Not every fantastic creature comes from fairy tales. Some of the strangest are ones that, 2,000 years ago, explorers insisted were real.
When the first natural scientists were trying to catalog every tribe and creature that existed on this Earth, they wrote down some strange things. If you traveled far enough away from civilization, they insisted, you’d find tribes of people without heads, with animal heads, or with their feet pointing the wrong way.
We’ve never found any proof these people existed, of course. Still, at the time, people insisted they’d seen them. And in every case, the stories didn’t just come from one person—other people backed them up. Sure, the most logical explanation is that all of these stories were made up. But so many people told these stories that it’s hard not to wonder if, a long time ago, the world might just have been a very different place.
10 The Blemmyes: The Headless Men Of Africa
In the eastern part of Libya, in the fifth century BC, there was a tribe of men with no heads upon their shoulders. Instead, they had their eyes and their mouths on their chests.
At least, that’s what the Greek writer Herodotus claimed. Admittedly, he wasn’t going off the best information—he was only repeating, as he noted, what “the Libyans say,” but he isn’t the only person who has claimed they exist. In fact, people have been reporting sightings for more than 2,000 years.
More than 400 years later, Roman writer Pliny the Elder insisted they were real. He named them the Belmmyae and said that they were a nomadic tribe that had since moved to Ethiopia. They were also total savages, he reported, and extremely dangerous.
They kept coming. In AD 1211, an explorer named Fermes claimed he’d found a tribe of “men without heads, who have their eyes and mouth on their chests” living on an island in Ethiopia, adding that they were 366 centimeters (12′) tall. And a little over 100 years later, John Mandeville claimed to have seen them, too. In the 17th century, Sir Walter Raleigh himself insisted they were real.
9 The Calystrii: The Dog-Headed Men Of India
A Greek physician named Ctesias traveled out to India back in the fifth century BC, and he came back with some crazy stories. Up in the mountains, he claimed, there was tribe called the Calystrii—and they had the heads of dogs.
“They speak no language, but bark like dogs,” Ctesias reported. They could understand the other people of India, he claimed, but had to reply by barking or using sign language. And there was no small number of them. By Ctesais’s best guess, there were 120,000 Calystrii living in the mountains of India.
The really weird part, though, is that people actually backed up his story. About 200 years later, a man named Megasthenes followed Ctesias’s path into India and reported back that the Calystrii were real. He had seen them himself, he insisted.
And it wasn’t just the Greeks. Indian and Tang dynasty Chinese writers claimed the dog-headed men were near Tibet and were called the Supana. And centuries later, Marco Polo claimed to have met a tribe of people who looked just like the Calystrii on an island called Angamanain. “I assure you,” Marco Polo wrote, “all the men of this Island of Angamanain have heads like dogs.”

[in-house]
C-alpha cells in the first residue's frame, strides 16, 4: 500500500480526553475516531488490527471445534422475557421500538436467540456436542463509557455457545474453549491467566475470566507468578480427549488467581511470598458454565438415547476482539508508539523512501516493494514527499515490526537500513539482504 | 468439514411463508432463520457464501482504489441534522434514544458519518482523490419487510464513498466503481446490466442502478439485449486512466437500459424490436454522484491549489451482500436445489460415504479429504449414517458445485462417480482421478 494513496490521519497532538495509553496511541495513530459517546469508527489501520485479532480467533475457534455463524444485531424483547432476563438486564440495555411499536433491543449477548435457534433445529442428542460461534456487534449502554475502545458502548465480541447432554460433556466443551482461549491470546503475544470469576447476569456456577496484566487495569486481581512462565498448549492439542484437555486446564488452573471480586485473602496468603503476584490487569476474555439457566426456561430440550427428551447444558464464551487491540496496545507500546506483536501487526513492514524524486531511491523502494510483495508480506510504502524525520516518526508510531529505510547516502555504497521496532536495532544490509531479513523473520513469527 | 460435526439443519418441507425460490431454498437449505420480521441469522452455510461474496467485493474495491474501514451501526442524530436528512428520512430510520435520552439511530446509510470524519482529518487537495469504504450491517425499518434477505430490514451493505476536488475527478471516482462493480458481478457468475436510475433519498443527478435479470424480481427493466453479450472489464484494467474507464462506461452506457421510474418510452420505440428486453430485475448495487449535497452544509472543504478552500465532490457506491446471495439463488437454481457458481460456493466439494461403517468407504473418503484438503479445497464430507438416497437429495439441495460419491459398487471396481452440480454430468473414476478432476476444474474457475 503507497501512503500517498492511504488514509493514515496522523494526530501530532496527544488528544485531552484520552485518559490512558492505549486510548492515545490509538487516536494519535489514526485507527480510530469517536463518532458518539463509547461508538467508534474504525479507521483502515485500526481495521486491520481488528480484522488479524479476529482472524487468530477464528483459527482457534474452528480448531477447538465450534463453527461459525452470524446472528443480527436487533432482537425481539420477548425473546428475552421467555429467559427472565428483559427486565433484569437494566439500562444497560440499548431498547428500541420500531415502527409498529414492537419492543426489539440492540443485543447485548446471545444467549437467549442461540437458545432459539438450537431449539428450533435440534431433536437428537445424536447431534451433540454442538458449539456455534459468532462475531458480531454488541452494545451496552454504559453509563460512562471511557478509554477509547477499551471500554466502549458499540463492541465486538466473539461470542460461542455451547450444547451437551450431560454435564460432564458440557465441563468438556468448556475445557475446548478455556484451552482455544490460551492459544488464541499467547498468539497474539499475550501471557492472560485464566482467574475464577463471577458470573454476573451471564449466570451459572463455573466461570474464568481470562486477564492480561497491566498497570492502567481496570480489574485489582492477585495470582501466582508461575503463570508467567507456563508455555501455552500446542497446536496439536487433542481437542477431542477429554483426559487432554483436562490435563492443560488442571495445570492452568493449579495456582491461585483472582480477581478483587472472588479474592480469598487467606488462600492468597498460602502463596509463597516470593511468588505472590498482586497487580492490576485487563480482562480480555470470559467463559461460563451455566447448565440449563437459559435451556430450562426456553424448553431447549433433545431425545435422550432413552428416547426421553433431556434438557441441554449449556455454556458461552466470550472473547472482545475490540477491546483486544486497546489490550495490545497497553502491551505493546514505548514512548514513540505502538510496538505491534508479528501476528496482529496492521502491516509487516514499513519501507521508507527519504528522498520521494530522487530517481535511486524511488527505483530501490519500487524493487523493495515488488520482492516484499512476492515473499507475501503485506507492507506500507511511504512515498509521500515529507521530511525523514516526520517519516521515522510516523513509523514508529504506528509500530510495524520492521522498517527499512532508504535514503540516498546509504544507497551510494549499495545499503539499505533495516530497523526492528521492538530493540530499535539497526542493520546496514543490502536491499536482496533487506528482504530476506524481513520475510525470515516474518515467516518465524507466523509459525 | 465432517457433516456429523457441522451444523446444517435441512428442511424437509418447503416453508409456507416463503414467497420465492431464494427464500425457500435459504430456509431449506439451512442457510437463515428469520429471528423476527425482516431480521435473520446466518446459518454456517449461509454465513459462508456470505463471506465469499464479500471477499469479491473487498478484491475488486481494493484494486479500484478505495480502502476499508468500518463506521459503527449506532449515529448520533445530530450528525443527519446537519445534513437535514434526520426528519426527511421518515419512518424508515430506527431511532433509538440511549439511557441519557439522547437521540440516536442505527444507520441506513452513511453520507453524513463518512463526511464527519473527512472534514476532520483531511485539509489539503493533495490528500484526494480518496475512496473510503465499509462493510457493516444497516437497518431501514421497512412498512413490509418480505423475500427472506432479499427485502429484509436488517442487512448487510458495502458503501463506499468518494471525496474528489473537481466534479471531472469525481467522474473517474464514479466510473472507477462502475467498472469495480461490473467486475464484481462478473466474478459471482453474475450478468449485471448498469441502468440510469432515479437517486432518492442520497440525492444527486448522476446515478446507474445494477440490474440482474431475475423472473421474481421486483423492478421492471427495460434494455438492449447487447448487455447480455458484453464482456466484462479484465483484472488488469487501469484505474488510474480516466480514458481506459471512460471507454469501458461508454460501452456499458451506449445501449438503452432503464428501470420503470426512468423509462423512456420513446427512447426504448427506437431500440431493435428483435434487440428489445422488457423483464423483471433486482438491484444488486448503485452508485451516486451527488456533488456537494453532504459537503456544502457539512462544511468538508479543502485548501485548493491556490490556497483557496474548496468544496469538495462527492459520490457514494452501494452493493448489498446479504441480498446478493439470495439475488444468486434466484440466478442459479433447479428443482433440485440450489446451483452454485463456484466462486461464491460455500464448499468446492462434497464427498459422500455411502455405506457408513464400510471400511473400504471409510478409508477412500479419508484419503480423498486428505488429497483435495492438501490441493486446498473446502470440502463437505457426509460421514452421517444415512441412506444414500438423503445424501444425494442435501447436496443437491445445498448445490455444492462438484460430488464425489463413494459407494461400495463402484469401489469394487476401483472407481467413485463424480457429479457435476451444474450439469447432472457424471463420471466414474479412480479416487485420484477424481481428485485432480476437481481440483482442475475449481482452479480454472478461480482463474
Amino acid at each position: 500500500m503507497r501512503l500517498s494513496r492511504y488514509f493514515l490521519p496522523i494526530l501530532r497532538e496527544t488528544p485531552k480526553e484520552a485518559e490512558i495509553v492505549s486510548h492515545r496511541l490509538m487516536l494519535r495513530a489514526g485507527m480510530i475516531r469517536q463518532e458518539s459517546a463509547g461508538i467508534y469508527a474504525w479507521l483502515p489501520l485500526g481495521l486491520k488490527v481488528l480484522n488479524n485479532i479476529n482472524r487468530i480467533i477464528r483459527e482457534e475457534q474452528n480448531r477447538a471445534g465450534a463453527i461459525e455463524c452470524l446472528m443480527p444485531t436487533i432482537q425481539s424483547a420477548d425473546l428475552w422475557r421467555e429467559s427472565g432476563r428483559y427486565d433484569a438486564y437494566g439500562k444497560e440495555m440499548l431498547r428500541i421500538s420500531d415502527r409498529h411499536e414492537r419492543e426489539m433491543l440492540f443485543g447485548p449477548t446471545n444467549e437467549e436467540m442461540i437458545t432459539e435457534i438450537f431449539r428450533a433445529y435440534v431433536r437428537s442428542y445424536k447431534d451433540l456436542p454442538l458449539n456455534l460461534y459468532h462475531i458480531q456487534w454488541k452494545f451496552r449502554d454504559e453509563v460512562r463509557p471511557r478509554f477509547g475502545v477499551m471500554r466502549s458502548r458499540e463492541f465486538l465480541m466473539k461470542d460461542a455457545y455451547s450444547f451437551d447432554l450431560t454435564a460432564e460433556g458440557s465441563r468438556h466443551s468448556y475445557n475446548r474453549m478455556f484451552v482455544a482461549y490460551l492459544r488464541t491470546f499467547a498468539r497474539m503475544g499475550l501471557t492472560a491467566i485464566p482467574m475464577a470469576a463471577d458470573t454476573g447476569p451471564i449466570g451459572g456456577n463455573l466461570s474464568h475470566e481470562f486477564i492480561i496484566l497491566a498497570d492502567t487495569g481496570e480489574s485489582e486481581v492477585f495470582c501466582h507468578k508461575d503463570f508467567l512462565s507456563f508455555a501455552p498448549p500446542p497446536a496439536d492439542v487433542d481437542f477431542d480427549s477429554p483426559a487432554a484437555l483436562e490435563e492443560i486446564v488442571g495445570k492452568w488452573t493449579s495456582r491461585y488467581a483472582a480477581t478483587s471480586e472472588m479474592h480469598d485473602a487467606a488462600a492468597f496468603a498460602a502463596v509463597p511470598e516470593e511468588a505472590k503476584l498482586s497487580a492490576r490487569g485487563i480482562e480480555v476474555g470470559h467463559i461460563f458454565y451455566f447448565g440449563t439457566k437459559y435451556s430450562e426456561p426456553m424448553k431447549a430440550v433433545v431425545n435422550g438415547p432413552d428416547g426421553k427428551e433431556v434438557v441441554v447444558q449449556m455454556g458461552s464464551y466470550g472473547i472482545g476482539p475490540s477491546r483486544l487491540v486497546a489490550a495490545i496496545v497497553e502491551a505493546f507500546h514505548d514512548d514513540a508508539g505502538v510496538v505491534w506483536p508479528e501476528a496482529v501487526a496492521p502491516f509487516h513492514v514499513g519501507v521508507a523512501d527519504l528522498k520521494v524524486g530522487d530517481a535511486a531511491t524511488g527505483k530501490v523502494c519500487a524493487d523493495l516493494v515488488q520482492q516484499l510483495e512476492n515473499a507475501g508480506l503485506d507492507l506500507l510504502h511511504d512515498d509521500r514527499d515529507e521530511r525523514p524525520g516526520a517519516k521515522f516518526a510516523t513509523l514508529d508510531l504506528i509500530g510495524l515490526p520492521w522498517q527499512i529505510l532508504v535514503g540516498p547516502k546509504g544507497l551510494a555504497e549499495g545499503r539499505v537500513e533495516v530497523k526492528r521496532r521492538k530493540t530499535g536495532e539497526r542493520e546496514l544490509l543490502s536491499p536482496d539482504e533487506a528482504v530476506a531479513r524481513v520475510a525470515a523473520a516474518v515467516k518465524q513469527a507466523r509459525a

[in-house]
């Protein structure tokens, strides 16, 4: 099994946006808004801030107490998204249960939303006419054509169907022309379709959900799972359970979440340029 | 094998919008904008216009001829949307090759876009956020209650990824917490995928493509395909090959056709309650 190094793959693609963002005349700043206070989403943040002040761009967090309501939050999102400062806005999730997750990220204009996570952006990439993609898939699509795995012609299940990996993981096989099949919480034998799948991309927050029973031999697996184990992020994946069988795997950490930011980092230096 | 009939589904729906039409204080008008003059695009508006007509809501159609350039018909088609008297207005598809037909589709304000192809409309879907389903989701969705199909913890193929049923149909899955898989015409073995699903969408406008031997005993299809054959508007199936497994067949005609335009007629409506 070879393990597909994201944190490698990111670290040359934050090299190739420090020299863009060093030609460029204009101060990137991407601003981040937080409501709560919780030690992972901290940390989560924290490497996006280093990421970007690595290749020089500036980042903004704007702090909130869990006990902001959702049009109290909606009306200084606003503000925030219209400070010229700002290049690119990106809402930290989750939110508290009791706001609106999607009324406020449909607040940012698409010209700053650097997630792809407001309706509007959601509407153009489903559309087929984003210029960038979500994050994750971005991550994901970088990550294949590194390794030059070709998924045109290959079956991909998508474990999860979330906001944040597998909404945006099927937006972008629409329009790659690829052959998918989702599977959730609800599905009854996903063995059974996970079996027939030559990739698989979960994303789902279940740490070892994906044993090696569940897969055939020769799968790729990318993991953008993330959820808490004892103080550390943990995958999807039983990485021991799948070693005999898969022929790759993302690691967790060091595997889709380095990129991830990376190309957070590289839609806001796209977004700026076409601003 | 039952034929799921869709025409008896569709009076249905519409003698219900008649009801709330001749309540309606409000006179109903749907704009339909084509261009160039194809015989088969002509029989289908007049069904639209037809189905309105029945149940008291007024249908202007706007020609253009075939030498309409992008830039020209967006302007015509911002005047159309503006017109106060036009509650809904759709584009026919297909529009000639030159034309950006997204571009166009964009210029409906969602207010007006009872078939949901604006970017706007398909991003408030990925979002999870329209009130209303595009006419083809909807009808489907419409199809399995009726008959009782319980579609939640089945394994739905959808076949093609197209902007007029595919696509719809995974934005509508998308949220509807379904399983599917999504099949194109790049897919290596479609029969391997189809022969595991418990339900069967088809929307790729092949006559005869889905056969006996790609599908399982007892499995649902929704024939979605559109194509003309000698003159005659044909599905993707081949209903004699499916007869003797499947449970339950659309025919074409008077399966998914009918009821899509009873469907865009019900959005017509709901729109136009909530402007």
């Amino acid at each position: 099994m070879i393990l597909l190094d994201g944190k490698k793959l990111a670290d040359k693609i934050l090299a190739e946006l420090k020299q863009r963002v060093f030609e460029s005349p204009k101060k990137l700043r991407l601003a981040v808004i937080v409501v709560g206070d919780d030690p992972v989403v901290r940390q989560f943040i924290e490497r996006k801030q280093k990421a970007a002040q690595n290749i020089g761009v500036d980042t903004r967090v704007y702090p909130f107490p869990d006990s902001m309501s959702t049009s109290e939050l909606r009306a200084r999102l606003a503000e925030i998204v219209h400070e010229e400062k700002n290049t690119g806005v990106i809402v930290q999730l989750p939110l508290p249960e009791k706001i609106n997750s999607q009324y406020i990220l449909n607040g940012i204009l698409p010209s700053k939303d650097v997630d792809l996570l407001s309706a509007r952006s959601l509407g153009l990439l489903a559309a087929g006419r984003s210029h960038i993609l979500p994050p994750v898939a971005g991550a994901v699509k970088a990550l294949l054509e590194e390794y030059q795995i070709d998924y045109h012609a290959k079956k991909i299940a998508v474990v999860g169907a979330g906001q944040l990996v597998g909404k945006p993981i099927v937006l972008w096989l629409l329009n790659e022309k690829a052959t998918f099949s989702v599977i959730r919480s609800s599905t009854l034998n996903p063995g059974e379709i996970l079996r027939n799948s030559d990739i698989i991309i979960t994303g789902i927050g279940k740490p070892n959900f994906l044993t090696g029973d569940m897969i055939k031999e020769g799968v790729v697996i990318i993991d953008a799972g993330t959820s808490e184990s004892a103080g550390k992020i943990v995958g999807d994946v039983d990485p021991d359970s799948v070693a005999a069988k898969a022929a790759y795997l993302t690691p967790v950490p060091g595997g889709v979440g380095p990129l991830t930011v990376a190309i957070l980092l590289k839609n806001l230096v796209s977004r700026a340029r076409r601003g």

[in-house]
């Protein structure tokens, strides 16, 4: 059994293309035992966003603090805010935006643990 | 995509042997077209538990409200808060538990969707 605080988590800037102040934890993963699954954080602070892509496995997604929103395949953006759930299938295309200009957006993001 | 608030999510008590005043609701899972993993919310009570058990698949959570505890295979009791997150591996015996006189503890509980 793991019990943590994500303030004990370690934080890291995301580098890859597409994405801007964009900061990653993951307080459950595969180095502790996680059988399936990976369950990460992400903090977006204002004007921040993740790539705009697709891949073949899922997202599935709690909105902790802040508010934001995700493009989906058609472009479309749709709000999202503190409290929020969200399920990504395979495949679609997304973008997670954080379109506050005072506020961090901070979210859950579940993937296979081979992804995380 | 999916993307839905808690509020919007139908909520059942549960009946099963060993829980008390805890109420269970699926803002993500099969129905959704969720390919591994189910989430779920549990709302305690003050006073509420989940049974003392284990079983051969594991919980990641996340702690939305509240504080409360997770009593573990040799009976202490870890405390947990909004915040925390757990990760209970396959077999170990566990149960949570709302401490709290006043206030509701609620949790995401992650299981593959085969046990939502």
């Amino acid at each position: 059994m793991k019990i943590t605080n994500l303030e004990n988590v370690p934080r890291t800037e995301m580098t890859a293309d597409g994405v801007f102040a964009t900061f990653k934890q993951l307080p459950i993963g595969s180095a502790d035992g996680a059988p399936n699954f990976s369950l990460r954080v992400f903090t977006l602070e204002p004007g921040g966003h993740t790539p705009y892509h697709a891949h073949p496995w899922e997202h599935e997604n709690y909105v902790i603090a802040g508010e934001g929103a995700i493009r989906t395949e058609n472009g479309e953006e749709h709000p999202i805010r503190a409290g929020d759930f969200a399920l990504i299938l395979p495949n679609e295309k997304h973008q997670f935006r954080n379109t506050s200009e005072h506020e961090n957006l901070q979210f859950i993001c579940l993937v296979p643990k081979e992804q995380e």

8 The Sciopodes: The Umbrella-Footed Men
Ctesias didn’t just see dog-headed men in India, though. He also claimed to have met a group of extremely strange-looking people called the Sciopodes. The people of this tribe, he claimed, had only one leg with one gigantic foot. And, when it got hot, they would lie on their backs and use their gigantic feet as umbrellas.
The Sciopodes, according to Ctesias, got around by hopping—and they could do it extraordinarily well. They could leap over a man’s head, all by bounding on one foot.
It’s all fairly ridiculous, but people believed Sciopodes were real for another 2,000 years. Isidore of Seville insisted they really existed and worked them into his bestiaries; early maps had little pictures of them drawn inside of India, to show where they lived; and even the philosopher St. Augustine wrote a whole treatise about them. The Sciopodes, St. Augustine wrote, had to be descended from Adam and ought to be considered human.
7 The Panotti: The Men Of All-Ears Island
On an island in Scythia, according to the Roman naturalist Pliny the Elder, lived a group of people called the Panotti. These people had massive, floppy ears hanging off the sides of their heads. Their ears were so big that they didn’t even need clothes. They could just wrap their ears around their bodies during the day and even use them as blankets at night.
It’s kind of a silly mental image—but one of his contemporaries, a Roman named Pomponius Mela, insisted that Pliny was telling the truth. He just had the wrong location. According to Mela, the Panotti were on the Orkney Islands in modern-day Scotland. And not only did they use their ears as clothes, but they could prop them up as parasols on sunny days.
According to Mela, the Panotti didn’t live alone. They had to share their island with another tribe: the Hippopodes, a group of people who had horse hooves for feet.
6 Fusang: The Kingdom Of Women
Europeans weren’t the only people who were convinced that weird-looking tribes were all around them. When a Chinese missionary named Hui-Shen sailed to see what was to the east of China in AD 500, he came back with some crazy stories.
Hui-Shen claimed that he’d reached a place called Fusang, which, based on his direction, would be in the area of modern San Francisco. (Others have variously nominated Mexico, British Columbia, and other places.) Inside Fusang, he claims that he found a kingdom of women who reproduce asexually.